Most importantly, beneficial effects of exogenous relaxin were also reported in animal models without a primary relaxin deficiency: In spontaneously hypertensive rats, an established model of hypertensive end-organ damage, therapeutically administered relaxin decreases cardiac and renal fibrosis (Lekgabe 2005); comparably, the cardiac fibrosis encountered in mice overexpressing the β-adreno-receptor is also alleviated (Samuel 2004). Transgenic mRen-2 rats, a model of renin-dependent hypertension, develop a diabetic cardiomyopathy following induction of type-1 diabetes with streptozotocin. This cardiomyopathy with fibrosis and diastolic dysfunction resembles human HFpEF, and it can be effectively treated with relaxin (Samuel 2008).
Myocardial hypertrophy, together with fibrosis the most striking feature of HFpEF, is likewise diminished by relaxin. Thus, the extent of endogenous relaxin expression in the left ventricular myocardium of spontaneously hypertensive rats correlates inversely with the degree of hypertrophy, suggesting a compensatory role for endogenous relaxin (Dschietzig 2005). Therapeutic relaxin decreases the hypertrophy seen in cardiomyocytes following challenge with typical inductors (Moore 2007).
The anti-fibroproliferative action of relaxin is well established and has frequently been reproduced (Moore 2007, Heeg 2005, Mookerjee 2009): its inhibitory effect on the signaling pathway of transforming growth factor-β (TGF), the key player in fibrosis, is of pivotal importance herein, the inhibition being executed via RXFP1 receptor, ERK-1/2 kinases, and neuronal nitric oxide synthase. Relaxin’s anti-hypertrophic properties reside in its ability to counter-act the TGF-related stimulation of myofibroblasts, which direct cardiomyocyte development via their secreting of growth factors.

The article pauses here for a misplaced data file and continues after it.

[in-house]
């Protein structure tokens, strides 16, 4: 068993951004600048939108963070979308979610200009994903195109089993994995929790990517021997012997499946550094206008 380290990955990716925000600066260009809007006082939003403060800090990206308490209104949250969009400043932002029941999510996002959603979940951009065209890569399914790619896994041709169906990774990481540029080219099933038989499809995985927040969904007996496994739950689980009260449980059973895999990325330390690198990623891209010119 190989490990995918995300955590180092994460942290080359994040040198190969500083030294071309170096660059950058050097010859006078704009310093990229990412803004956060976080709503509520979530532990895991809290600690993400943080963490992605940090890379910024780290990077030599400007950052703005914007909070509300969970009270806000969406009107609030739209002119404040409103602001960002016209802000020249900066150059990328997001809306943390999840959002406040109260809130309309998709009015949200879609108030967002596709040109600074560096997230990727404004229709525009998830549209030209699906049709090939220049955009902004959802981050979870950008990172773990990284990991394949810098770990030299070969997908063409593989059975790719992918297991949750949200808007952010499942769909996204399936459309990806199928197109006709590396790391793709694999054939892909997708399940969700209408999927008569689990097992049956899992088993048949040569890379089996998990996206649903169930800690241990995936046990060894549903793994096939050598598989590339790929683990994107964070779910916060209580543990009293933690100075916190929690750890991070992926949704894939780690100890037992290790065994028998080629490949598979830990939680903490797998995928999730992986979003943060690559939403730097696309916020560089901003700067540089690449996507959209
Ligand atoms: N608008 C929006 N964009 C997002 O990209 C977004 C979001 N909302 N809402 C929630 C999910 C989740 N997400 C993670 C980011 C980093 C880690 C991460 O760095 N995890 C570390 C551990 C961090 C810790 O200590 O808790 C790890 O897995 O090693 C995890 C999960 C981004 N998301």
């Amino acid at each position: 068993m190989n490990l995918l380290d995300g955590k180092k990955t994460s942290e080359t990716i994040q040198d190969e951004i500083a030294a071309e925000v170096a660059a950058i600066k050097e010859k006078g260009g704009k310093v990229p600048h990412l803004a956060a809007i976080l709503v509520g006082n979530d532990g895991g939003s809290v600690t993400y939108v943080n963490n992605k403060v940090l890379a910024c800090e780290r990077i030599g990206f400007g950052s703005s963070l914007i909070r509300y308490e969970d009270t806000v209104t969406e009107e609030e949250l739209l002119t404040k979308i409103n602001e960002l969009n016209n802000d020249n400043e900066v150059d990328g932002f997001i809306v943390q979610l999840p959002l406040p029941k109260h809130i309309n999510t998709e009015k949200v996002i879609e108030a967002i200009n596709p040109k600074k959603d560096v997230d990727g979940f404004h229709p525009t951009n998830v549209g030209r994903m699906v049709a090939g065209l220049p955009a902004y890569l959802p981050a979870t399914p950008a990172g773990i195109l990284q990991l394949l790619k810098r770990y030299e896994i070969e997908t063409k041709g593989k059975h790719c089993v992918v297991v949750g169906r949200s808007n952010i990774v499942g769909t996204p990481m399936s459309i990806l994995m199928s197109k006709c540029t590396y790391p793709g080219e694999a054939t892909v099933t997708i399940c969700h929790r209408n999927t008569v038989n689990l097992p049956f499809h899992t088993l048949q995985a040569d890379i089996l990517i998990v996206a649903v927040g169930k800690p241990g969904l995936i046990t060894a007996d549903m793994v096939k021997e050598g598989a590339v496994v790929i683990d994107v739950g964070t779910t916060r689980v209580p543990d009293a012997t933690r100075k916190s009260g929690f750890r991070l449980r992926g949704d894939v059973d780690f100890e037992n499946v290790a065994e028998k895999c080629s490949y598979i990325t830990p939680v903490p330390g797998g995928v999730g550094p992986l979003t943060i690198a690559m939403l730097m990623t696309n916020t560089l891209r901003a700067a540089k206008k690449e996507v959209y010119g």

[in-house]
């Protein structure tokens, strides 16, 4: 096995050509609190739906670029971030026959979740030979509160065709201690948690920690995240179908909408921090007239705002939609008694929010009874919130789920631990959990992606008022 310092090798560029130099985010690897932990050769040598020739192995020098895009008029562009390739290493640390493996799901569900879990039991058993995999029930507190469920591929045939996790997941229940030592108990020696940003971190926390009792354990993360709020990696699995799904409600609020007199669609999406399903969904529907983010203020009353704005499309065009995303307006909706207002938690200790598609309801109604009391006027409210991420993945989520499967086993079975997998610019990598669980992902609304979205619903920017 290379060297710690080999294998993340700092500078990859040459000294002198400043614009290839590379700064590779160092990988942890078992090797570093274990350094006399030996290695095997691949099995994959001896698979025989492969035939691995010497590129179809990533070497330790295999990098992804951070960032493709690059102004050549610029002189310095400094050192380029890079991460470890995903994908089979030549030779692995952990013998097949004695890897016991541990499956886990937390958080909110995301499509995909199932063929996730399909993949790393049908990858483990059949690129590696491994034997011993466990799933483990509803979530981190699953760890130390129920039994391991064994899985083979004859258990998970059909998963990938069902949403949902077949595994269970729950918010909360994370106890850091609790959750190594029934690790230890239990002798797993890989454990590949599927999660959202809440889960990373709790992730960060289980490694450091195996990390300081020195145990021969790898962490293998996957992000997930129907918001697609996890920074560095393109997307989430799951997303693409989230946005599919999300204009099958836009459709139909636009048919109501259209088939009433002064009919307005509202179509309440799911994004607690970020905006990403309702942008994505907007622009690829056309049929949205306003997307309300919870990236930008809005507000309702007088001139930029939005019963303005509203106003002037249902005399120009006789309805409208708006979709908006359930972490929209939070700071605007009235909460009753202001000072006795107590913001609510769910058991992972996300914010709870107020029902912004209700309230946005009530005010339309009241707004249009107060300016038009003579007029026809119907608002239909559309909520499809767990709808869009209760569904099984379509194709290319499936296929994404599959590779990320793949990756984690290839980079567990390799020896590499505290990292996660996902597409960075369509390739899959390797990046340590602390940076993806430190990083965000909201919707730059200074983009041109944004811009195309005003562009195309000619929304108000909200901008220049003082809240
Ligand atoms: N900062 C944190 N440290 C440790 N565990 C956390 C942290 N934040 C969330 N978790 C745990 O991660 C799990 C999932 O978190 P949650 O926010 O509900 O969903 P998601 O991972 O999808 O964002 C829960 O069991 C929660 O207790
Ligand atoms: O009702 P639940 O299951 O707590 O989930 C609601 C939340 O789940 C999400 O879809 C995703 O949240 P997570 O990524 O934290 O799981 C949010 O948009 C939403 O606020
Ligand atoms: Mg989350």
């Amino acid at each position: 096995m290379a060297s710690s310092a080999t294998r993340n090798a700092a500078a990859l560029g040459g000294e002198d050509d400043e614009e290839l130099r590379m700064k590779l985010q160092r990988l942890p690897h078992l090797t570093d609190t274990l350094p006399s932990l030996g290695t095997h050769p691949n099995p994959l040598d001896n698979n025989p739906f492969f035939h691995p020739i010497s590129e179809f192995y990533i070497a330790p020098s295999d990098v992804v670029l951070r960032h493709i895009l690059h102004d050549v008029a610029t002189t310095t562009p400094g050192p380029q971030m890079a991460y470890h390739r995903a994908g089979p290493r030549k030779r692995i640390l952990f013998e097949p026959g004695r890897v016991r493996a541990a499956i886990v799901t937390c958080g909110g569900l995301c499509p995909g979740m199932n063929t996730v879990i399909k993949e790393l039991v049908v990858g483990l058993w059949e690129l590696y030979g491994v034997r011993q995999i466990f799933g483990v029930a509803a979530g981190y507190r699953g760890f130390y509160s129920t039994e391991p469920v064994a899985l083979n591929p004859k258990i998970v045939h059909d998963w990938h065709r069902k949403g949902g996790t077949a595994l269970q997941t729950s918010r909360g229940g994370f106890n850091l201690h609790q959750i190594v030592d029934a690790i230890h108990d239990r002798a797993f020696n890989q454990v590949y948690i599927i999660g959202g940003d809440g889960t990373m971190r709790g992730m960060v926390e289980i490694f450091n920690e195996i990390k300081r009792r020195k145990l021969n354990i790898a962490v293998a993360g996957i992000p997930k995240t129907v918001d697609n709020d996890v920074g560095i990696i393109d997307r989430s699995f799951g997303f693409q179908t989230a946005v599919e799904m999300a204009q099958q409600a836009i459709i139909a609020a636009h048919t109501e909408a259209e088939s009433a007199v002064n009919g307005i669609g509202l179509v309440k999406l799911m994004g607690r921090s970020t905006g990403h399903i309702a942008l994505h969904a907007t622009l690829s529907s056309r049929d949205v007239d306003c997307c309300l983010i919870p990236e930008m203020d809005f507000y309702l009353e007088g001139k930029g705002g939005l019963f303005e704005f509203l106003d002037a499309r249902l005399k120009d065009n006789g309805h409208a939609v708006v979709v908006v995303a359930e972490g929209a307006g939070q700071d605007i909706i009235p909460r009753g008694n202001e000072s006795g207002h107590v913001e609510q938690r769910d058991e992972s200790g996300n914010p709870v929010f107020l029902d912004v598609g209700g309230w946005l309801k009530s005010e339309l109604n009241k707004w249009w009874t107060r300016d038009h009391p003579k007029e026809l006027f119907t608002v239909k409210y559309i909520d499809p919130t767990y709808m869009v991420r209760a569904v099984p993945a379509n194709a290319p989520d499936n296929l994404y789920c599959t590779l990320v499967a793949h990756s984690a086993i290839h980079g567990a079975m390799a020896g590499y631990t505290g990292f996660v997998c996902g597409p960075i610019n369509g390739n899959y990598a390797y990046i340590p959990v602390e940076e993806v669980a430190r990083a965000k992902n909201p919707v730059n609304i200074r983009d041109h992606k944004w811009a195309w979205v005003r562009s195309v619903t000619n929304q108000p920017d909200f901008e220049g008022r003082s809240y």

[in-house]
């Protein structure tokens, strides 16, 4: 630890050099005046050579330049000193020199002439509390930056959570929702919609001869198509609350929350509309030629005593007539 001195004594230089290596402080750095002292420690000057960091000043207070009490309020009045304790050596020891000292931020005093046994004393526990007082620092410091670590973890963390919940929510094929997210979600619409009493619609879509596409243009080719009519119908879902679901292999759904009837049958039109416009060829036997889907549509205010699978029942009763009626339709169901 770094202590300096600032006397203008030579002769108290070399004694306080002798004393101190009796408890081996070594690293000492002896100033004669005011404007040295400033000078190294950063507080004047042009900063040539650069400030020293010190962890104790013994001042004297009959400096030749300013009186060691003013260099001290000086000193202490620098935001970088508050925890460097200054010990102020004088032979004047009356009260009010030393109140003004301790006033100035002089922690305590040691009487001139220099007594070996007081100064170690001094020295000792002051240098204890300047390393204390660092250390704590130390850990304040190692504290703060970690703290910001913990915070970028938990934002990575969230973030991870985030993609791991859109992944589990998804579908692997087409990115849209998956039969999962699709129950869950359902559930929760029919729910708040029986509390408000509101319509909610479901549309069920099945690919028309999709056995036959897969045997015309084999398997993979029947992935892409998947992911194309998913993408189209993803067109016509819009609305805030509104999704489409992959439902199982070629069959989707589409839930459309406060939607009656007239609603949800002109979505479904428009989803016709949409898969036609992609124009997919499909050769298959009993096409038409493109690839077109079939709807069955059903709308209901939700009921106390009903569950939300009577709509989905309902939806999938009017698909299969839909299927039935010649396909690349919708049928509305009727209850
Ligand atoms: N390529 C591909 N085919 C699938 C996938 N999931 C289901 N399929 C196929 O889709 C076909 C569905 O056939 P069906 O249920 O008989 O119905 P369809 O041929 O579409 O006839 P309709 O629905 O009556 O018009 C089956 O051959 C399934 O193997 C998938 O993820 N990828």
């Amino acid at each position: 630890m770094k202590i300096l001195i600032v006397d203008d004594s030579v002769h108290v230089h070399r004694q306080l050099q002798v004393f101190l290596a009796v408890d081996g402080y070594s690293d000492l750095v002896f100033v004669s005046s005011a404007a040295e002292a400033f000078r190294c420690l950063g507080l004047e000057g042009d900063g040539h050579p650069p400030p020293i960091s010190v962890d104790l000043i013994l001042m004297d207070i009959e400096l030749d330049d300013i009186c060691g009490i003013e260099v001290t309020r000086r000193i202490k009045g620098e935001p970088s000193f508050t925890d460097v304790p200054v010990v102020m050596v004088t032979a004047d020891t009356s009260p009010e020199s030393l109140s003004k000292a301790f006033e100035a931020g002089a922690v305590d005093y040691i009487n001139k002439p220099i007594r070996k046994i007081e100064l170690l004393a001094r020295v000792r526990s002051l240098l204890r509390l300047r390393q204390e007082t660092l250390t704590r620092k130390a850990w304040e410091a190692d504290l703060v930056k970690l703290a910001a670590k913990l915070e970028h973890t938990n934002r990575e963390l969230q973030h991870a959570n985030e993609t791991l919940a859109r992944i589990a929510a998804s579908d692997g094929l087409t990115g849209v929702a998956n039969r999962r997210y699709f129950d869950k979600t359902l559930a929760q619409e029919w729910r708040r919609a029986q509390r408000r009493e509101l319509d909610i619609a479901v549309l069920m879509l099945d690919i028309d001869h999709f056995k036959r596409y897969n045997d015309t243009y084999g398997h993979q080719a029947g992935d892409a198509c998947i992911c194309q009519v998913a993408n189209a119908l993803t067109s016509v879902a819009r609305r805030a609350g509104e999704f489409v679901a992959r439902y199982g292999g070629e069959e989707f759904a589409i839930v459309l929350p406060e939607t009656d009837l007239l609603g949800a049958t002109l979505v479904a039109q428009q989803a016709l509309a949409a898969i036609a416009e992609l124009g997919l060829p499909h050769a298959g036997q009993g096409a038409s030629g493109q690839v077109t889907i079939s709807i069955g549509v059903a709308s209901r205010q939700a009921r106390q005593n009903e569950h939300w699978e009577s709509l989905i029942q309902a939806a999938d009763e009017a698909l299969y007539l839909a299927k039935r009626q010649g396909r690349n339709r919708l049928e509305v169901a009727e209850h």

Moreover, relaxin treatment prevents atrial fibrillation by reversing cardiac fibrosis and hypertrophy, which is associated with an increase in Na+ current density, thereby increasing the conduction velocity in the atria of spontaneously hypertensive rats (Parikh 2013). In aged rats, relaxin treatment for two weeks likewise reverses atrial fibrillation by reducing fibrosis and increasing Na+ current density (Henry 2016).
Next, relaxin-2 poses an inhibitor of chronic cardio-vascular inflammation, the common final path of diabetes, hypertension, and ischemia that may eventually result in HFpEF (Paulus 2007, The Task Force 2008, Wood 2011, Paulus 2013). The peptide interferes with the early phase of vascular inflammation, the monocyte-endothelium contact, by decreasing the stimulation of adhesion molecules (VCAM-1) and chemokines (MCP-1) (Brecht 2011). Stimulated inflammatory cytokines, particularly TNF-α, impair via the induction of reactive oxygen and nitrogen species the bioavailability of nitric oxide which impacts negatively on vasodilation and myocardial diastolic relaxation – a cascade that is compensated by relaxin since it inhibits stimulated acute-phase cytokines and beneficially regulates nitric oxide synthases (Wood 2011, Dschietzig 2012).